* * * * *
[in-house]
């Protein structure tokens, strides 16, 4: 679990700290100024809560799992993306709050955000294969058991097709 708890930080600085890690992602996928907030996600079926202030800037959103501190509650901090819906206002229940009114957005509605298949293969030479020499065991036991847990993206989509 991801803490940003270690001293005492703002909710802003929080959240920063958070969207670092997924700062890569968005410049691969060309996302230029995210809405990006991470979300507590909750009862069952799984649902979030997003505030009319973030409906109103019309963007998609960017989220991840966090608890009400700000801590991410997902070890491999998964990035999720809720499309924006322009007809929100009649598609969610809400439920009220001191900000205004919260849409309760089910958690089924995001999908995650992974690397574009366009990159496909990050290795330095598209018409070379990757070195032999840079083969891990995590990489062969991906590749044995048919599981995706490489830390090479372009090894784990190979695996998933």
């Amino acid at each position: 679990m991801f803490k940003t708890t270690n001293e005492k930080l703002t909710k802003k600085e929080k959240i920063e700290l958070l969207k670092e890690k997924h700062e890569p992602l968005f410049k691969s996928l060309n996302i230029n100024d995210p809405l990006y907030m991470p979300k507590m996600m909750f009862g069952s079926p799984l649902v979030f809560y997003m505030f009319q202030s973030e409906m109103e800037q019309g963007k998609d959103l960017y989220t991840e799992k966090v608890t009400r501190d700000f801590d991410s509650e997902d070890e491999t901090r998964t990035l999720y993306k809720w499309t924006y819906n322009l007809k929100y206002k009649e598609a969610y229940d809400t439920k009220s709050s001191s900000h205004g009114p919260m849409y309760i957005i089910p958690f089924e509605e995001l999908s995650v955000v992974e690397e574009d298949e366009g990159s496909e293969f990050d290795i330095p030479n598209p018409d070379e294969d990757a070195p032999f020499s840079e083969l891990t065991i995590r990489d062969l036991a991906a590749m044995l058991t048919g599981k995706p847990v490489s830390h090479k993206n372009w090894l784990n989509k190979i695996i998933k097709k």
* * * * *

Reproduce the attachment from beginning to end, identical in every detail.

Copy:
[in-house]
């Protein structure tokens, strides 16, 4: 679990700290100024809560799992993306709050955000294969058991097709 708890930080600085890690992602996928907030996600079926202030800037959103501190509650901090819906206002229940009114957005509605298949293969030479020499065991036991847990993206989509 991801803490940003270690001293005492703002909710802003929080959240920063958070969207670092997924700062890569968005410049691969060309996302230029995210809405990006991470979300507590909750009862069952799984649902979030997003505030009319973030409906109103019309963007998609960017989220991840966090608890009400700000801590991410997902070890491999998964990035999720809720499309924006322009007809929100009649598609969610809400439920009220001191900000205004919260849409309760089910958690089924995001999908995650992974690397574009366009990159496909990050290795330095598209018409070379990757070195032999840079083969891990995590990489062969991906590749044995048919599981995706490489830390090479372009090894784990190979695996998933």
């Amino acid at each position: 679990m991801f803490k940003t708890t270690n001293e005492k930080l703002t909710k802003k600085e929080k959240i920063e700290l958070l969207k670092e890690k997924h700062e890569p992602l968005f410049k691969s996928l060309n996302i230029n100024d995210p809405l990006y907030m991470p979300k507590m996600m909750f009862g069952s079926p799984l649902v979030f809560y997003m505030f009319q202030s973030e409906m109103e800037q019309g963007k998609d959103l960017y989220t991840e799992k966090v608890t009400r501190d700000f801590d991410s509650e997902d070890e491999t901090r998964t990035l999720y993306k809720w499309t924006y819906n322009l007809k929100y206002k009649e598609a969610y229940d809400t439920k009220s709050s001191s900000h205004g009114p919260m849409y309760i957005i089910p958690f089924e509605e995001l999908s995650v955000v992974e690397e574009d298949e366009g990159s496909e293969f990050d290795i330095p030479n598209p018409d070379e294969d990757a070195p032999f020499s840079e083969l891990t065991i995590r990489d062969l036991a991906a590749m044995l058991t048919g599981k995706p847990v490489s830390h090479k993206n372009w090894l784990n989509k190979i695996i998933k097709k």